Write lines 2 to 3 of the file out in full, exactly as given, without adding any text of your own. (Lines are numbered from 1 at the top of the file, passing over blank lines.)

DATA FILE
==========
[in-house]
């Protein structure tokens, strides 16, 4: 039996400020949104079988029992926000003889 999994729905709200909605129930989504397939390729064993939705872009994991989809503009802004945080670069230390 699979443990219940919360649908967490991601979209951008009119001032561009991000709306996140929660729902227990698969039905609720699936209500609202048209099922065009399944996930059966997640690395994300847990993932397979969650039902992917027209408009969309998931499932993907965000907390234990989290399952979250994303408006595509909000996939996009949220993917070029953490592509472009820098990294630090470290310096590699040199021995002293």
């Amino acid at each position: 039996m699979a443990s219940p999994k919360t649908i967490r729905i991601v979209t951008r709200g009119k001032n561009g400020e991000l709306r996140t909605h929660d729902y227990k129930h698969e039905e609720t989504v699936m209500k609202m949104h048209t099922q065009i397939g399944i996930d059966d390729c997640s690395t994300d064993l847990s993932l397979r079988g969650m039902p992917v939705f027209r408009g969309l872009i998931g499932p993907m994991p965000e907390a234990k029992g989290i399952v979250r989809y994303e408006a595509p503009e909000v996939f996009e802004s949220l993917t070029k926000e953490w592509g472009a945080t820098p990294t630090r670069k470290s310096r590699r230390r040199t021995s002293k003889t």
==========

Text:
């Protein structure tokens, strides 16, 4: 039996400020949104079988029992926000003889 999994729905709200909605129930989504397939390729064993939705872009994991989809503009802004945080670069230390 699979443990219940919360649908967490991601979209951008009119001032561009991000709306996140929660729902227990698969039905609720699936209500609202048209099922065009399944996930059966997640690395994300847990993932397979969650039902992917027209408009969309998931499932993907965000907390234990989290399952979250994303408006595509909000996939996009949220993917070029953490592509472009820098990294630090470290310096590699040199021995002293």
């Amino acid at each position: 039996m699979a443990s219940p999994k919360t649908i967490r729905i991601v979209t951008r709200g009119k001032n561009g400020e991000l709306r996140t909605h929660d729902y227990k129930h698969e039905e609720t989504v699936m209500k609202m949104h048209t099922q065009i397939g399944i996930d059966d390729c997640s690395t994300d064993l847990s993932l397979r079988g969650m039902p992917v939705f027209r408009g969309l872009i998931g499932p993907m994991p965000e907390a234990k029992g989290i399952v979250r989809y994303e408006a595509p503009e909000v996939f996009e802004s949220l993917t070029k926000e953490w592509g472009a945080t820098p990294t630090r670069k470290s310096r590699r230390r040199t021995s002293k003889t």